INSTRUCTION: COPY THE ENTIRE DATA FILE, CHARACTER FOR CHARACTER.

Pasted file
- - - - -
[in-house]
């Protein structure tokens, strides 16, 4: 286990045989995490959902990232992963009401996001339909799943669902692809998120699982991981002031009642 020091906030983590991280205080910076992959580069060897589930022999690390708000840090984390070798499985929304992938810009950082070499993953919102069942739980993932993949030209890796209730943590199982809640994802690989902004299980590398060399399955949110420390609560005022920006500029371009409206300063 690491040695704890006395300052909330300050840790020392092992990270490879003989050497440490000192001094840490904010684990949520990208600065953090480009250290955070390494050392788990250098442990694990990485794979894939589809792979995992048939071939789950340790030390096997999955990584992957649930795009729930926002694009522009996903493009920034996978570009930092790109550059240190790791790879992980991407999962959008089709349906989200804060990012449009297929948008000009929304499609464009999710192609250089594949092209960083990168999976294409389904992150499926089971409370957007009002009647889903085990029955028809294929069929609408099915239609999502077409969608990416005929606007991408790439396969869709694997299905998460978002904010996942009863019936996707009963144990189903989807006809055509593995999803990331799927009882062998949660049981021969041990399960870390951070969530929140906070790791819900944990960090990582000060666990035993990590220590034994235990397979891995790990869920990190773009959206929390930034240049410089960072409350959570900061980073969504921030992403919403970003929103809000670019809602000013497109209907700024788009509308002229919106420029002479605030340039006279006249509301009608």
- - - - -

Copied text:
[in-house]
């Protein structure tokens, strides 16, 4: 286990045989995490959902990232992963009401996001339909799943669902692809998120699982991981002031009642 020091906030983590991280205080910076992959580069060897589930022999690390708000840090984390070798499985929304992938810009950082070499993953919102069942739980993932993949030209890796209730943590199982809640994802690989902004299980590398060399399955949110420390609560005022920006500029371009409206300063 690491040695704890006395300052909330300050840790020392092992990270490879003989050497440490000192001094840490904010684990949520990208600065953090480009250290955070390494050392788990250098442990694990990485794979894939589809792979995992048939071939789950340790030390096997999955990584992957649930795009729930926002694009522009996903493009920034996978570009930092790109550059240190790791790879992980991407999962959008089709349906989200804060990012449009297929948008000009929304499609464009999710192609250089594949092209960083990168999976294409389904992150499926089971409370957007009002009647889903085990029955028809294929069929609408099915239609999502077409969608990416005929606007991408790439396969869709694997299905998460978002904010996942009863019936996707009963144990189903989807006809055509593995999803990331799927009882062998949660049981021969041990399960870390951070969530929140906070790791819900944990960090990582000060666990035993990590220590034994235990397979891995790990869920990190773009959206929390930034240049410089960072409350959570900061980073969504921030992403919403970003929103809000670019809602000013497109209907700024788009509308002229919106420029002479605030340039006279006249509301009608």